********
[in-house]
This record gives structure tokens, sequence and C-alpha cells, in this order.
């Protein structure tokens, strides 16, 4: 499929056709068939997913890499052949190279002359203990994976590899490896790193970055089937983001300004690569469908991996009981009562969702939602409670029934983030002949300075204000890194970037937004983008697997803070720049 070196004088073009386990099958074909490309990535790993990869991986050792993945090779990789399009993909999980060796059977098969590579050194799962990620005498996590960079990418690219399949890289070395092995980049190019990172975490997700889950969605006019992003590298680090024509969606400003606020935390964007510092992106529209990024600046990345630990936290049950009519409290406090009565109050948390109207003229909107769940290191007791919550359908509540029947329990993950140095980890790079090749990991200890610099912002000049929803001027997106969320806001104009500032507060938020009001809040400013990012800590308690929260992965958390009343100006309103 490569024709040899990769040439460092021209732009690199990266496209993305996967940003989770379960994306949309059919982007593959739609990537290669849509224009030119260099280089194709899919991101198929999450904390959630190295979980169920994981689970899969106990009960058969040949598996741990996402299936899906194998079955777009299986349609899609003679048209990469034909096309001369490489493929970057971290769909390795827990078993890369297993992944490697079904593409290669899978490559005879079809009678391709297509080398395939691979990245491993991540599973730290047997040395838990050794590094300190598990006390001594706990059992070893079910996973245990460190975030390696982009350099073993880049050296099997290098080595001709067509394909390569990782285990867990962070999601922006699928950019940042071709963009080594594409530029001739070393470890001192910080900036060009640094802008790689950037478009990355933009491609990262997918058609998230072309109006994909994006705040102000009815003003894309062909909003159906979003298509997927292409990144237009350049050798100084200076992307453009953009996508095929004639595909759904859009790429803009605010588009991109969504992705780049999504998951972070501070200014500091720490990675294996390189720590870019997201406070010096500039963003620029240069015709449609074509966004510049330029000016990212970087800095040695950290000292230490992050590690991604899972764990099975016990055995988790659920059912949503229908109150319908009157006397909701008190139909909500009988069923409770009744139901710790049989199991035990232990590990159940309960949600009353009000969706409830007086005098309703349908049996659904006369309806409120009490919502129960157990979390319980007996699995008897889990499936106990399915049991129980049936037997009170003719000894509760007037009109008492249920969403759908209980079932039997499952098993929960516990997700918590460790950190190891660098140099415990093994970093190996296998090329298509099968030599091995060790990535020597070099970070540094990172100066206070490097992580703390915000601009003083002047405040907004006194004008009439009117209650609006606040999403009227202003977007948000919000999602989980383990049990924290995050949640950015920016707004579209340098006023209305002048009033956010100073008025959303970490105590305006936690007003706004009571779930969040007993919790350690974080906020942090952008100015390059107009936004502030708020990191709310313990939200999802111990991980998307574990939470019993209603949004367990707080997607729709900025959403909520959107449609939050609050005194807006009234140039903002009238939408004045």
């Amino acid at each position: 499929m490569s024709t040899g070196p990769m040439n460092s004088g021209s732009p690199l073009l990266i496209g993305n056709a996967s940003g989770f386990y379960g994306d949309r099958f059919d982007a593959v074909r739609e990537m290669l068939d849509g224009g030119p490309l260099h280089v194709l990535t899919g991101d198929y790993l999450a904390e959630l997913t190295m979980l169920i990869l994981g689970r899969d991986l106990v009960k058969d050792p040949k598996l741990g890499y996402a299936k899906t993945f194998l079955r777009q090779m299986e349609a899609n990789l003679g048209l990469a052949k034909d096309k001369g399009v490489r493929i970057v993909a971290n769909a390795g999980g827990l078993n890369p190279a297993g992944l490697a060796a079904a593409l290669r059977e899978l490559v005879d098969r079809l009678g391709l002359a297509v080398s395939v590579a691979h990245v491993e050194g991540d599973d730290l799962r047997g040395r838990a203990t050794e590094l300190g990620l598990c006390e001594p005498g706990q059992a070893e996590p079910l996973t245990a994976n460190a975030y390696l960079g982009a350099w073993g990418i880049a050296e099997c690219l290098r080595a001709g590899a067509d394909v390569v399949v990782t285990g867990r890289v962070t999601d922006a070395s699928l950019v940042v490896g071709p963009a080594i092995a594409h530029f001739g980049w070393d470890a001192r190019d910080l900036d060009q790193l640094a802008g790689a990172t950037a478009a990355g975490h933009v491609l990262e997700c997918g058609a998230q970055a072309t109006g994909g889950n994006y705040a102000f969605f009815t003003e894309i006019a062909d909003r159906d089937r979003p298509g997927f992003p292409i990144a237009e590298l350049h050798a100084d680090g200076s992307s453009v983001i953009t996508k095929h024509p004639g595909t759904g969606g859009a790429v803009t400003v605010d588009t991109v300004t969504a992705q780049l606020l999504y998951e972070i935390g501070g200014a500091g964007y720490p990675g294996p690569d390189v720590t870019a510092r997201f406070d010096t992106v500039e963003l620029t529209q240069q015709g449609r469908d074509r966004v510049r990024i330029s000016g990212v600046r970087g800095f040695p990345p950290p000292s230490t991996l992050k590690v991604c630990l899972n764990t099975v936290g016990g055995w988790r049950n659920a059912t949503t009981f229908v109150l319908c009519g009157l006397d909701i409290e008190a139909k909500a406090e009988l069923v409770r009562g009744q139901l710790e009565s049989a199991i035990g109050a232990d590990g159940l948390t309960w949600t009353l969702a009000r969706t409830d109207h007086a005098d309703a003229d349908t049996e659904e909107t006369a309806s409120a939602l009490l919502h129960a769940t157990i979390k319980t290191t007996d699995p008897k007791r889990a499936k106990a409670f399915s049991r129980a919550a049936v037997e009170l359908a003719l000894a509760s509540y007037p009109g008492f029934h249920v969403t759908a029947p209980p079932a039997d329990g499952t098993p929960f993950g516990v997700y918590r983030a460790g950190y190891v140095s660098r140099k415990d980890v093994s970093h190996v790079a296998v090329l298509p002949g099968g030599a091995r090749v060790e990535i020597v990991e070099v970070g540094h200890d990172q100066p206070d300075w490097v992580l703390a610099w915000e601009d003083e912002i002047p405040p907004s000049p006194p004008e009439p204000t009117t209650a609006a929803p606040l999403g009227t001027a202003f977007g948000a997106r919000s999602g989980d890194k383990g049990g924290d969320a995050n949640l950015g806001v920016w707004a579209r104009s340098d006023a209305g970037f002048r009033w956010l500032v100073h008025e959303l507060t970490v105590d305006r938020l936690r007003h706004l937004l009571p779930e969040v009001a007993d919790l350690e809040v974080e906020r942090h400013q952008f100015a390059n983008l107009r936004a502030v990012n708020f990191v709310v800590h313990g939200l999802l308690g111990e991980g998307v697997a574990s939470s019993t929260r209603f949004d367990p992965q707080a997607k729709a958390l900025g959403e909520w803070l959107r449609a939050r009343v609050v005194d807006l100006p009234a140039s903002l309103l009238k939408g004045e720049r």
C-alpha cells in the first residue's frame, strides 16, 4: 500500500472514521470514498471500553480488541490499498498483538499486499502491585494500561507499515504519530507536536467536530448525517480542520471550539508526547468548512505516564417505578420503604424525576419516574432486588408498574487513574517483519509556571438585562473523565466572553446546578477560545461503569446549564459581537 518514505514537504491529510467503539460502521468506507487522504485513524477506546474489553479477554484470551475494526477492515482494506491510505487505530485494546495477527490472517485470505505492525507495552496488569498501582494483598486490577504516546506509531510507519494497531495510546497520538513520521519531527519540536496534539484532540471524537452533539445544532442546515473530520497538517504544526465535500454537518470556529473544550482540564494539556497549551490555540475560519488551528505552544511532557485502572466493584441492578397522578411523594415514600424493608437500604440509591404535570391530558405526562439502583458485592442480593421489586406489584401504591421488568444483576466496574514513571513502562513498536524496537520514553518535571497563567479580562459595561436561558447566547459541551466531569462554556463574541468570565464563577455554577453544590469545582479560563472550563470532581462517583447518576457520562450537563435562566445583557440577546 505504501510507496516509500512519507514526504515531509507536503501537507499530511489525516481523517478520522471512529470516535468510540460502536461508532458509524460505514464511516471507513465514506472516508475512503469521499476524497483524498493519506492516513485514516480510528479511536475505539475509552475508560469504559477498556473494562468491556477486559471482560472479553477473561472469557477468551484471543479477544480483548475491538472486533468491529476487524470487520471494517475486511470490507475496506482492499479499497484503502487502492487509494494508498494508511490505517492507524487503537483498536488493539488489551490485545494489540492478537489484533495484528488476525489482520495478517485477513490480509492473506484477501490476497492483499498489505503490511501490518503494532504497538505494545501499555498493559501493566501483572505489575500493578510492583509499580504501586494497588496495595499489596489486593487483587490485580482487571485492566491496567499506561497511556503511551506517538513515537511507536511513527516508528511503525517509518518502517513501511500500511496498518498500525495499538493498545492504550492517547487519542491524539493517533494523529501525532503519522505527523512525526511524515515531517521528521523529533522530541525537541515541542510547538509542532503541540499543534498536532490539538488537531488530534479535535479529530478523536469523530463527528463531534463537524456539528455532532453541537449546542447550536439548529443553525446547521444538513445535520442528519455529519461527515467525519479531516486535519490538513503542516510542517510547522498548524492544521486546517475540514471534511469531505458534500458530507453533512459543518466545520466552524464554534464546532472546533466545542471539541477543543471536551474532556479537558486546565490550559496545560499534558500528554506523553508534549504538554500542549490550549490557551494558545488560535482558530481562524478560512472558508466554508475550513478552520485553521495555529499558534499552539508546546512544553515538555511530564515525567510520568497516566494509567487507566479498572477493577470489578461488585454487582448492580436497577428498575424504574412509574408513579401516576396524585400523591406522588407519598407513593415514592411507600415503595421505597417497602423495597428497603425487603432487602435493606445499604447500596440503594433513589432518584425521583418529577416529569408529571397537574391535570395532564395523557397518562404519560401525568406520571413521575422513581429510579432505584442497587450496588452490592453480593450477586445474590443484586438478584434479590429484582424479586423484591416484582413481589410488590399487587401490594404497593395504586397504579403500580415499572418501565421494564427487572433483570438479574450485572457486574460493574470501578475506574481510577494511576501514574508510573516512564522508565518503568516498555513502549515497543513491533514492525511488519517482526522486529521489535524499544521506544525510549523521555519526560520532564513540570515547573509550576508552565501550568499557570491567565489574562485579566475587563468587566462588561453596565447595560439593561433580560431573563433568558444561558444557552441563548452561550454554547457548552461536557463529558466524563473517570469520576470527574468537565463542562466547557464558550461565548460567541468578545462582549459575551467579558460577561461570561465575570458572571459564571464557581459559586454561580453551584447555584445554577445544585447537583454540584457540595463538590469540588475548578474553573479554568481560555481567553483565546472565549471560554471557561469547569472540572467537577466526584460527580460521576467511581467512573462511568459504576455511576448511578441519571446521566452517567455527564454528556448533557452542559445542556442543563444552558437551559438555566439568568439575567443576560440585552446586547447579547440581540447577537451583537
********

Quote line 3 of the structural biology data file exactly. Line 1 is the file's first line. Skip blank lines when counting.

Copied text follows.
């Protein structure tokens, strides 16, 4: 499929056709068939997913890499052949190279002359203990994976590899490896790193970055089937983001300004690569469908991996009981009562969702939602409670029934983030002949300075204000890194970037937004983008697997803070720049 070196004088073009386990099958074909490309990535790993990869991986050792993945090779990789399009993909999980060796059977098969590579050194799962990620005498996590960079990418690219399949890289070395092995980049190019990172975490997700889950969605006019992003590298680090024509969606400003606020935390964007510092992106529209990024600046990345630990936290049950009519409290406090009565109050948390109207003229909107769940290191007791919550359908509540029947329990993950140095980890790079090749990991200890610099912002000049929803001027997106969320806001104009500032507060938020009001809040400013990012800590308690929260992965958390009343100006309103 490569024709040899990769040439460092021209732009690199990266496209993305996967940003989770379960994306949309059919982007593959739609990537290669849509224009030119260099280089194709899919991101198929999450904390959630190295979980169920994981689970899969106990009960058969040949598996741990996402299936899906194998079955777009299986349609899609003679048209990469034909096309001369490489493929970057971290769909390795827990078993890369297993992944490697079904593409290669899978490559005879079809009678391709297509080398395939691979990245491993991540599973730290047997040395838990050794590094300190598990006390001594706990059992070893079910996973245990460190975030390696982009350099073993880049050296099997290098080595001709067509394909390569990782285990867990962070999601922006699928950019940042071709963009080594594409530029001739070393470890001192910080900036060009640094802008790689950037478009990355933009491609990262997918058609998230072309109006994909994006705040102000009815003003894309062909909003159906979003298509997927292409990144237009350049050798100084200076992307453009953009996508095929004639595909759904859009790429803009605010588009991109969504992705780049999504998951972070501070200014500091720490990675294996390189720590870019997201406070010096500039963003620029240069015709449609074509966004510049330029000016990212970087800095040695950290000292230490992050590690991604899972764990099975016990055995988790659920059912949503229908109150319908009157006397909701008190139909909500009988069923409770009744139901710790049989199991035990232990590990159940309960949600009353009000969706409830007086005098309703349908049996659904006369309806409120009490919502129960157990979390319980007996699995008897889990499936106990399915049991129980049936037997009170003719000894509760007037009109008492249920969403759908209980079932039997499952098993929960516990997700918590460790950190190891660098140099415990093994970093190996296998090329298509099968030599091995060790990535020597070099970070540094990172100066206070490097992580703390915000601009003083002047405040907004006194004008009439009117209650609006606040999403009227202003977007948000919000999602989980383990049990924290995050949640950015920016707004579209340098006023209305002048009033956010100073008025959303970490105590305006936690007003706004009571779930969040007993919790350690974080906020942090952008100015390059107009936004502030708020990191709310313990939200999802111990991980998307574990939470019993209603949004367990707080997607729709900025959403909520959107449609939050609050005194807006009234140039903002009238939408004045």